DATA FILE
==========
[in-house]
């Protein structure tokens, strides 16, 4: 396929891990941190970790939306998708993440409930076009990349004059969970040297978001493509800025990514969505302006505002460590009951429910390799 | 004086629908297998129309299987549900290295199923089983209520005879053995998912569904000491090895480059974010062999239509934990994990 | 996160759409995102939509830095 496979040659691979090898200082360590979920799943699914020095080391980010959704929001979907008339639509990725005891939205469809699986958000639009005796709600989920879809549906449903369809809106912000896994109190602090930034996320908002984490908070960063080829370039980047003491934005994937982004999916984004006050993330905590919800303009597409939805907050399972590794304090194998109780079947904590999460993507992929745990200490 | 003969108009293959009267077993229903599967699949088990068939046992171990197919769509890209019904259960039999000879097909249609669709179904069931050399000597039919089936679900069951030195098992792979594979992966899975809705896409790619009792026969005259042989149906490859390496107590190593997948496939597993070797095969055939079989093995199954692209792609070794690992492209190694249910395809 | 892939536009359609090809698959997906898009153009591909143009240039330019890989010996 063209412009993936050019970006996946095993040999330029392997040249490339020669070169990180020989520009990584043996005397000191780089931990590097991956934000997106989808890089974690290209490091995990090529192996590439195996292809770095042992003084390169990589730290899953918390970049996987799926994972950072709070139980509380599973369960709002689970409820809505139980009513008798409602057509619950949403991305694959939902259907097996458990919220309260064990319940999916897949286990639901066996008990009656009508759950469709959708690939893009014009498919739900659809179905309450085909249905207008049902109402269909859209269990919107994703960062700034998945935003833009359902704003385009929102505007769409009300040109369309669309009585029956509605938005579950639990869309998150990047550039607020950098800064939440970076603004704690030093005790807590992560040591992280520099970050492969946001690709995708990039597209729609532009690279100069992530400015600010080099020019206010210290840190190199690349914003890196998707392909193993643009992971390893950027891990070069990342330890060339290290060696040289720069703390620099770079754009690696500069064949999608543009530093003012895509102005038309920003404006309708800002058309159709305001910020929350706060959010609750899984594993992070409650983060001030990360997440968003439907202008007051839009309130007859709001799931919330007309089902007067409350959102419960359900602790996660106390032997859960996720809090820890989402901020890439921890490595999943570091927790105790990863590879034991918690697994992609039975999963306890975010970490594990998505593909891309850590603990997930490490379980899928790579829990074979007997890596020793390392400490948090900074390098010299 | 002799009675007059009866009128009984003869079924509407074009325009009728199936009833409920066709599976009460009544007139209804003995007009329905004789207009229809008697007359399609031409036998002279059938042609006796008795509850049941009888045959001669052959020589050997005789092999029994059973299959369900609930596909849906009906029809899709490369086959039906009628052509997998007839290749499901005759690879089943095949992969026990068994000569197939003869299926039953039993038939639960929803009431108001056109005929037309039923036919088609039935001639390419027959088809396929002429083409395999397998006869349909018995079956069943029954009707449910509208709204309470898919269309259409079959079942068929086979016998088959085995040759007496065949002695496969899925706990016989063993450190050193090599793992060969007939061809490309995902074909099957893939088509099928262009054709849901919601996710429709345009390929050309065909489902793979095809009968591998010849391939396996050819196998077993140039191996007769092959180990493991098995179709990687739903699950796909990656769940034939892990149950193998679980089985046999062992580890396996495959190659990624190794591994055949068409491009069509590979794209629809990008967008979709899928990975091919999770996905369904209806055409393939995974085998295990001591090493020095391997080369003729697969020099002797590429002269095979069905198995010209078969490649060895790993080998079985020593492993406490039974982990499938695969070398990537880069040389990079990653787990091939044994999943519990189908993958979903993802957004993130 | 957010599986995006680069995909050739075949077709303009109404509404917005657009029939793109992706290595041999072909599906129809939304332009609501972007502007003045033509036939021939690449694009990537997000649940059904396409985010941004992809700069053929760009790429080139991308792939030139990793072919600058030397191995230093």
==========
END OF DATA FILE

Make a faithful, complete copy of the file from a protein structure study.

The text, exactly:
[in-house]
């Protein structure tokens, strides 16, 4: 396929891990941190970790939306998708993440409930076009990349004059969970040297978001493509800025990514969505302006505002460590009951429910390799 | 004086629908297998129309299987549900290295199923089983209520005879053995998912569904000491090895480059974010062999239509934990994990 | 996160759409995102939509830095 496979040659691979090898200082360590979920799943699914020095080391980010959704929001979907008339639509990725005891939205469809699986958000639009005796709600989920879809549906449903369809809106912000896994109190602090930034996320908002984490908070960063080829370039980047003491934005994937982004999916984004006050993330905590919800303009597409939805907050399972590794304090194998109780079947904590999460993507992929745990200490 | 003969108009293959009267077993229903599967699949088990068939046992171990197919769509890209019904259960039999000879097909249609669709179904069931050399000597039919089936679900069951030195098992792979594979992966899975809705896409790619009792026969005259042989149906490859390496107590190593997948496939597993070797095969055939079989093995199954692209792609070794690992492209190694249910395809 | 892939536009359609090809698959997906898009153009591909143009240039330019890989010996 063209412009993936050019970006996946095993040999330029392997040249490339020669070169990180020989520009990584043996005397000191780089931990590097991956934000997106989808890089974690290209490091995990090529192996590439195996292809770095042992003084390169990589730290899953918390970049996987799926994972950072709070139980509380599973369960709002689970409820809505139980009513008798409602057509619950949403991305694959939902259907097996458990919220309260064990319940999916897949286990639901066996008990009656009508759950469709959708690939893009014009498919739900659809179905309450085909249905207008049902109402269909859209269990919107994703960062700034998945935003833009359902704003385009929102505007769409009300040109369309669309009585029956509605938005579950639990869309998150990047550039607020950098800064939440970076603004704690030093005790807590992560040591992280520099970050492969946001690709995708990039597209729609532009690279100069992530400015600010080099020019206010210290840190190199690349914003890196998707392909193993643009992971390893950027891990070069990342330890060339290290060696040289720069703390620099770079754009690696500069064949999608543009530093003012895509102005038309920003404006309708800002058309159709305001910020929350706060959010609750899984594993992070409650983060001030990360997440968003439907202008007051839009309130007859709001799931919330007309089902007067409350959102419960359900602790996660106390032997859960996720809090820890989402901020890439921890490595999943570091927790105790990863590879034991918690697994992609039975999963306890975010970490594990998505593909891309850590603990997930490490379980899928790579829990074979007997890596020793390392400490948090900074390098010299 | 002799009675007059009866009128009984003869079924509407074009325009009728199936009833409920066709599976009460009544007139209804003995007009329905004789207009229809008697007359399609031409036998002279059938042609006796008795509850049941009888045959001669052959020589050997005789092999029994059973299959369900609930596909849906009906029809899709490369086959039906009628052509997998007839290749499901005759690879089943095949992969026990068994000569197939003869299926039953039993038939639960929803009431108001056109005929037309039923036919088609039935001639390419027959088809396929002429083409395999397998006869349909018995079956069943029954009707449910509208709204309470898919269309259409079959079942068929086979016998088959085995040759007496065949002695496969899925706990016989063993450190050193090599793992060969007939061809490309995902074909099957893939088509099928262009054709849901919601996710429709345009390929050309065909489902793979095809009968591998010849391939396996050819196998077993140039191996007769092959180990493991098995179709990687739903699950796909990656769940034939892990149950193998679980089985046999062992580890396996495959190659990624190794591994055949068409491009069509590979794209629809990008967008979709899928990975091919999770996905369904209806055409393939995974085998295990001591090493020095391997080369003729697969020099002797590429002269095979069905198995010209078969490649060895790993080998079985020593492993406490039974982990499938695969070398990537880069040389990079990653787990091939044994999943519990189908993958979903993802957004993130 | 957010599986995006680069995909050739075949077709303009109404509404917005657009029939793109992706290595041999072909599906129809939304332009609501972007502007003045033509036939021939690449694009990537997000649940059904396409985010941004992809700069053929760009790429080139991308792939030139990793072919600058030397191995230093």